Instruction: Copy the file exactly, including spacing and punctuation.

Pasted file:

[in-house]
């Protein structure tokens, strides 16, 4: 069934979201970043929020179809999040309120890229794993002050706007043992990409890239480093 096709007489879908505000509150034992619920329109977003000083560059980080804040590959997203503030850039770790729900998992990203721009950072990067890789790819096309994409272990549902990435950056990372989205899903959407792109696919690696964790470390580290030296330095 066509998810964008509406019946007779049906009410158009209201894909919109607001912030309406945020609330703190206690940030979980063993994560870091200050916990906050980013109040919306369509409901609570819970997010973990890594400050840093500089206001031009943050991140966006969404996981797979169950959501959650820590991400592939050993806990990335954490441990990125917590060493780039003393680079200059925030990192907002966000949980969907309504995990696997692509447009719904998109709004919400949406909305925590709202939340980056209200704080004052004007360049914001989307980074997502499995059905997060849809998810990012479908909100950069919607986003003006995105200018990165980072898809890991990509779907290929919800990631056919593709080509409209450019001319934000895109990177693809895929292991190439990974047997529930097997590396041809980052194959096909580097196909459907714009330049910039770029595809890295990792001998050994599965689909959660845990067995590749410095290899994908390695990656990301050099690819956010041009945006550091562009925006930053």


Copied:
[in-house]
């Protein structure tokens, strides 16, 4: 069934979201970043929020179809999040309120890229794993002050706007043992990409890239480093 096709007489879908505000509150034992619920329109977003000083560059980080804040590959997203503030850039770790729900998992990203721009950072990067890789790819096309994409272990549902990435950056990372989205899903959407792109696919690696964790470390580290030296330095 066509998810964008509406019946007779049906009410158009209201894909919109607001912030309406945020609330703190206690940030979980063993994560870091200050916990906050980013109040919306369509409901609570819970997010973990890594400050840093500089206001031009943050991140966006969404996981797979169950959501959650820590991400592939050993806990990335954490441990990125917590060493780039003393680079200059925030990192907002966000949980969907309504995990696997692509447009719904998109709004919400949406909305925590709202939340980056209200704080004052004007360049914001989307980074997502499995059905997060849809998810990012479908909100950069919607986003003006995105200018990165980072898809890991990509779907290929919800990631056919593709080509409209450019001319934000895109990177693809895929292991190439990974047997529930097997590396041809980052194959096909580097196909459907714009330049910039770029595809890295990792001998050994599965689909959660845990067995590749410095290899994908390695990656990301050099690819956010041009945006550091562009925006930053």